Mount Bromo is probably Indonesia’s most famous volcano. It sits at the Eastern end of Java between Surabaya and Yogyakarta and is quite often lumped in as part of a tour heading out of one of those two cities. This typically involves taking a private van with a few other tourists and staying in accommodation that has been pre-booked. The bus will make multiple stops at pre-arranged eateries and rest stops. The guest houses may or may not be nice to stay in. The experience will be cookie-cutter. It will end at Mount Bromo for the sunrise, where multiple vans arrive with boat loads of tourists who will leave shortly after 5am. It requires very little effort, and is rather anticlimactic.
There’s a way to not only save money, but to make this tremendously more exciting and authentic: See Mount Bromo independently of a tour.
My jumping off point happened to be Bondowoso after climbing Kawah Ijen, which I also did independently of a tour and was really happy with my experience when all was said and done.
A public bus departed the Bondowoso bus station bound for Probolinggo (just as it would from Surabaya or Yogyakarta) several times per day. Catching the afternoon bus, I paid 16,000 Rupiah (USD $1.60) to the bus attendant and settled in for the 4-hour ride. Stopping a few times to let on guitar-playing buskers and snack touts, the ride took me through absolutely stunning countryside and only made minimal, and very brief, stops.
From Probolinggo, a small bus takes off for Cemoro Lawang (the base of Bromo) when full. This can be arranged for 30,000 Rupiah one-way at Toto travel at the Probolinggo bus station.
Knowing that I wanted to use my own legs to hike to the summit for sunrise, rather than taking a jeep, I searched out accommodation at the highest point near the trail head. While there are many options, I ended up in at Losmen Setia Kawan home stay.
The first day was spent walking to the Bromo volcano itself, which involved a walk across the sand sea, bypassing the Hindu temple, and climbing up a set of stairs to the crater opening.
This part of the hike is usually accessed with a jeep tour right after the sunrise at the summit. The walk was mostly flat, however, and pretty easy to do sans-tour. Plus, I prefer a walk to a ride.
The rest of the day was spent visiting the warung near Cafe Lava, eating an amazing meal for under $1 each time, and plotting a plan for the wee hours of the morning.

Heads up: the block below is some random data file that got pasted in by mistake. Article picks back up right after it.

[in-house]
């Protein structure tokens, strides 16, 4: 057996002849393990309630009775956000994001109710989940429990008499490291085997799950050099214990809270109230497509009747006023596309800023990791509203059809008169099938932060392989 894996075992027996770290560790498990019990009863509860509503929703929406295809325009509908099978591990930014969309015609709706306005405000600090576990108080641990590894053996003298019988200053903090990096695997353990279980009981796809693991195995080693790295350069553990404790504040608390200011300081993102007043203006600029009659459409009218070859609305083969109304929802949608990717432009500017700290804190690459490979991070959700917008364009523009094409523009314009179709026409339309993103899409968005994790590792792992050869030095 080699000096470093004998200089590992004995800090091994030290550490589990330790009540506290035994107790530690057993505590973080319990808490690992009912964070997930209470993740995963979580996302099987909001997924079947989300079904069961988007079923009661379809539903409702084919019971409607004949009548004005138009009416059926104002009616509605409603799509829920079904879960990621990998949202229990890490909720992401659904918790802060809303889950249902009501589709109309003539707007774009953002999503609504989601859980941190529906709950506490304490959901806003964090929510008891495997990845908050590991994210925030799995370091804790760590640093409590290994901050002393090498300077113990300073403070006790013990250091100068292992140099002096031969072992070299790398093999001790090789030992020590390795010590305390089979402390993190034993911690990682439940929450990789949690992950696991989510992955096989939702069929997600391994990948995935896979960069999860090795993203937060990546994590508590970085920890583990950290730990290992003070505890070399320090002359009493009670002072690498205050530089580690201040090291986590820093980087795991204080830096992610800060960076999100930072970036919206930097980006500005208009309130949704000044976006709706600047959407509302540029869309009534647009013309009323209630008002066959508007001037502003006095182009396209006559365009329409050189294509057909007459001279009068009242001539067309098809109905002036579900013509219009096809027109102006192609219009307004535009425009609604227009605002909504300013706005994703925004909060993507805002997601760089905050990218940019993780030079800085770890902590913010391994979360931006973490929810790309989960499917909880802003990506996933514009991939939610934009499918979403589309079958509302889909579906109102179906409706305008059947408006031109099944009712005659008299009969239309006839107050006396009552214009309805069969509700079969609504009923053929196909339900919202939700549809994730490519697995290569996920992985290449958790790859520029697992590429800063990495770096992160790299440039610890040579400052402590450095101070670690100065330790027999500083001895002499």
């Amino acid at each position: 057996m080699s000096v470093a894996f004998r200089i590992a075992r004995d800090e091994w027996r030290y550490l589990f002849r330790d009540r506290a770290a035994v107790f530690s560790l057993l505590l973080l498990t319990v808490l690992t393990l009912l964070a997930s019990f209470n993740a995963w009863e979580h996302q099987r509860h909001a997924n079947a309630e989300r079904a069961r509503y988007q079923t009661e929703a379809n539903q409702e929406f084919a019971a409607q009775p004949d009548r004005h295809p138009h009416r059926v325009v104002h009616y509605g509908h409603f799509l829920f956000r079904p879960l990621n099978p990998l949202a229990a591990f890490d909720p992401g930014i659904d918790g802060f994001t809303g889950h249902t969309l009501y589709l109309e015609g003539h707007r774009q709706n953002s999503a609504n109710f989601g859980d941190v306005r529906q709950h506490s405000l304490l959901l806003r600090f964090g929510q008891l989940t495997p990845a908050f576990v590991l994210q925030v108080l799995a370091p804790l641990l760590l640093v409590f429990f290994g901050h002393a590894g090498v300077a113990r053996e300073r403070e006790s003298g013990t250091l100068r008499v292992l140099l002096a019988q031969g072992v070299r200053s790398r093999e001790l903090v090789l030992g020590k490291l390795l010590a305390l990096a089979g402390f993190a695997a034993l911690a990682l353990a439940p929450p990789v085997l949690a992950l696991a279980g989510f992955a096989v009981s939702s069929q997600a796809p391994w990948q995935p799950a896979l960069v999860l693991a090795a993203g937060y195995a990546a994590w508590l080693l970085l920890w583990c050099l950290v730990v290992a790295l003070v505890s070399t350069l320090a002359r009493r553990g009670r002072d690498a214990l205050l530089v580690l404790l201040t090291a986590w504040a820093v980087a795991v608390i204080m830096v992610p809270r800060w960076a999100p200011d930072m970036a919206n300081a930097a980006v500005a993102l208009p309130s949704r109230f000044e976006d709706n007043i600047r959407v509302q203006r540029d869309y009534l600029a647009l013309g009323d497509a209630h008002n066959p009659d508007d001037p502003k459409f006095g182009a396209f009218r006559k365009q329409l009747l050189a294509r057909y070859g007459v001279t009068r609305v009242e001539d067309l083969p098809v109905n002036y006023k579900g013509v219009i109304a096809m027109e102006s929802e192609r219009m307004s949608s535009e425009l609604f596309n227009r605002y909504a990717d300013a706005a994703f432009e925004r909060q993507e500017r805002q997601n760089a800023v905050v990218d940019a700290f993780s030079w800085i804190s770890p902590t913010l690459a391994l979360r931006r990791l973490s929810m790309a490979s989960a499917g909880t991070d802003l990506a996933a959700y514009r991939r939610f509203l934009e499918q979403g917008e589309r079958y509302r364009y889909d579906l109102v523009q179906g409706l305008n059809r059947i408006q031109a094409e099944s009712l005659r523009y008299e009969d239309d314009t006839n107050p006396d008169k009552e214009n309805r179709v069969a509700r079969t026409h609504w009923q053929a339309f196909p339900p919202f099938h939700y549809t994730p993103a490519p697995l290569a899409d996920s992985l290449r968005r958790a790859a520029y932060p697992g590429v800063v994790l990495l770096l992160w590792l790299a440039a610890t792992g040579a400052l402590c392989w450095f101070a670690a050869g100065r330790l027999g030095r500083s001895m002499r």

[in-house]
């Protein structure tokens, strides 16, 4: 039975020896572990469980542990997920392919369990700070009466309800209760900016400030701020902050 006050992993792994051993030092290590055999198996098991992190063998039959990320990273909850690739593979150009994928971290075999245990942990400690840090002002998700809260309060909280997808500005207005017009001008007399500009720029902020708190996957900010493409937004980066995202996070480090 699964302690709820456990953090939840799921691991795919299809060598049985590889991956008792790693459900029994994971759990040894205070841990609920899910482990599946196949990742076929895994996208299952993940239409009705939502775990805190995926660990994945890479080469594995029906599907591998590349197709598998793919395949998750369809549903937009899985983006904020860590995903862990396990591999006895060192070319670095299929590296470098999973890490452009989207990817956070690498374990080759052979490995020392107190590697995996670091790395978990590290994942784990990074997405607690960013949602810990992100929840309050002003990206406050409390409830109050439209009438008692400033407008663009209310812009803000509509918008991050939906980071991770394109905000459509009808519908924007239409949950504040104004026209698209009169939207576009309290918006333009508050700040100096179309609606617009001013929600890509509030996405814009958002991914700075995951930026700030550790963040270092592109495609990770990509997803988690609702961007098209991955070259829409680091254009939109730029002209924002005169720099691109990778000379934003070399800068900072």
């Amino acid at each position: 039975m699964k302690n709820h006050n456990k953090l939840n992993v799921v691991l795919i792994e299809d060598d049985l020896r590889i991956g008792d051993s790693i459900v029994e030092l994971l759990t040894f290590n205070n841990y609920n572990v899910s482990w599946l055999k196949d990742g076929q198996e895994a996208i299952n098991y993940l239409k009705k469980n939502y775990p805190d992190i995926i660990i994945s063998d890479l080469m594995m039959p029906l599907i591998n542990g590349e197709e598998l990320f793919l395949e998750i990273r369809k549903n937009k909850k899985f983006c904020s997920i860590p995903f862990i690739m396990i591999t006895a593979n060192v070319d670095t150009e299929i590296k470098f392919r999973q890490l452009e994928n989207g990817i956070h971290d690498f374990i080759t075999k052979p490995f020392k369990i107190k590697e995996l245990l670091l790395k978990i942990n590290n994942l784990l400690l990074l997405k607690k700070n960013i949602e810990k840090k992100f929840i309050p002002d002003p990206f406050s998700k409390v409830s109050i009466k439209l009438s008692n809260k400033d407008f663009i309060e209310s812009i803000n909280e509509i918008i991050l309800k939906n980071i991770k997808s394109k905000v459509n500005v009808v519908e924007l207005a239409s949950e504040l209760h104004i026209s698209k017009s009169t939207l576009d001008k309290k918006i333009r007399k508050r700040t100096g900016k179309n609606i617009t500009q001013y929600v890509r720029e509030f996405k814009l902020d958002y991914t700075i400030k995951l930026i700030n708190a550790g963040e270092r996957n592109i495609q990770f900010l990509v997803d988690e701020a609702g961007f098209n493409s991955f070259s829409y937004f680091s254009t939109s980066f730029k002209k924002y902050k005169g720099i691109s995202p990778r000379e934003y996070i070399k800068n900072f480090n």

The next day at 3:30am, jacket on, hand-drawn map in hand, and headlamp in tow, I started what would be about a two hour climb. The path was pretty obvious for the most part. It wasn’t nearly as challenging as say, Rinjani or Kinabalu, but was a great way to get some exercise and was still a nice challenge.
*For those who are feeling tired by the time the road turns into a steeper dirt track, there’s a really nice view from the first summit as well. Many climbers choose to stop there.
The summit itself was so full of cars and people that I was instantly turned off. The hoards of other tourists made it almost impossible to get a decent view. The benefit of not being on a tour was my ability to wait for them to clear out after the sunrise to get some decent pictures. Those on a tour didn’t have the luxury of waiting around for a clearer vista, nor did they get the satisfaction of climbing to the top.
I wish I had stopped at the wooden railings just a half kilometer from the summit. The view was just as good and there were probably only a handful of people watching the sun rise there, as compared to the hundreds I had to contend with. It’s one of those things you find out after the fact. So, let me be the one to pass along that the perfect place to watch the sun rise is not at the top lookout point near the antennae, but the last wooden railing you get to before the asphalt road. Chances are there will be a guy there with a motorbike asking to take you the rest of the way for some money. He probably also has some food and hot beverages to sell. Might as well stick around and hang out with him while the sun comes up.
Do it Yourself:
- Take a public bus from wherever you happen to be bound for Probolinggo. The earlier, the better
- Take a small bus from Probolinggo to Cemoro Lawang, the town at Mt. Bromo, for around 25,000-30,000 Rupiah and ask to be dropped off at the highest guest house. There will be several to choose from so feel free to shop around and haggle on prices
- Make sure you’re not climbing without travel insurance. It’s pretty cheap and worth it should the worst occur. It is going to be dark and at some points, steep (in the spirit of full disclosure that is an affiliate link to the company that I get my insurance from)
- Head to Cafe Lava guest house where the information booth can give you pricing on tours or, even better, write out a map for you on how to get to Bromo without a tour
- Bring a head lamp and a jacket (if you need a jacket, one can be rented cheaply for 24 hours at Cemara Indah guesthouse). Head out around 3-3:30am in order to catch the sunrise at the summit. Even better, stop about a quarter of a mile from the summit (before the asphalt road) and get a more private view of the sunrise
- Climb back down and take the small bus to Probolinggo. It leaves when full. The drivers will be around looking for tourists to bring down
- Demand to be brought back to the bus station, as these smaller vans will likely bring you to a private tour operator. Say you have already bought an onward ticket and they should relent fairly easily
- Arrive at the bus station in Probolinggo and get on a bus headed in the direction you next aim to visit